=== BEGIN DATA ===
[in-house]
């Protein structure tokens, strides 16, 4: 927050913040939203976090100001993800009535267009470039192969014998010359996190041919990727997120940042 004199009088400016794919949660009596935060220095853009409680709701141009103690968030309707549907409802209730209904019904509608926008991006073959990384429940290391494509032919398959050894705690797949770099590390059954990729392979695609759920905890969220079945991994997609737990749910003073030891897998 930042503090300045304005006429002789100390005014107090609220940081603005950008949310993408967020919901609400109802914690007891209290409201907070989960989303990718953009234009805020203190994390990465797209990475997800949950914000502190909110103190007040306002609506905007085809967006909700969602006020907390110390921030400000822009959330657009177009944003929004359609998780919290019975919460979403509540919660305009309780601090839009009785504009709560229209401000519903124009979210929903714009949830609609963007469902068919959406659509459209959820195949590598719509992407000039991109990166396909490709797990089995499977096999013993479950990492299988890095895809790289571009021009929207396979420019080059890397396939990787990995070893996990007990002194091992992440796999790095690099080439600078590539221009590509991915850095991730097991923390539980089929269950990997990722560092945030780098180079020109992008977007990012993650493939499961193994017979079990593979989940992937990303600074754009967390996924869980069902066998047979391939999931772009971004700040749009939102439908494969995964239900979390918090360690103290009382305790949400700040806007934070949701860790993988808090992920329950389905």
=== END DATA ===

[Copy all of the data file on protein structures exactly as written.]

[in-house]
């Protein structure tokens, strides 16, 4: 927050913040939203976090100001993800009535267009470039192969014998010359996190041919990727997120940042 004199009088400016794919949660009596935060220095853009409680709701141009103690968030309707549907409802209730209904019904509608926008991006073959990384429940290391494509032919398959050894705690797949770099590390059954990729392979695609759920905890969220079945991994997609737990749910003073030891897998 930042503090300045304005006429002789100390005014107090609220940081603005950008949310993408967020919901609400109802914690007891209290409201907070989960989303990718953009234009805020203190994390990465797209990475997800949950914000502190909110103190007040306002609506905007085809967006909700969602006020907390110390921030400000822009959330657009177009944003929004359609998780919290019975919460979403509540919660305009309780601090839009009785504009709560229209401000519903124009979210929903714009949830609609963007469902068919959406659509459209959820195949590598719509992407000039991109990166396909490709797990089995499977096999013993479950990492299988890095895809790289571009021009929207396979420019080059890397396939990787990995070893996990007990002194091992992440796999790095690099080439600078590539221009590509991915850095991730097991923390539980089929269950990997990722560092945030780098180079020109992008977007990012993650493939499961193994017979079990593979989940992937990303600074754009967390996924869980069902066998047979391939999931772009971004700040749009939102439908494969995964239900979390918090360690103290009382305790949400700040806007934070949701860790993988808090992920329950389905």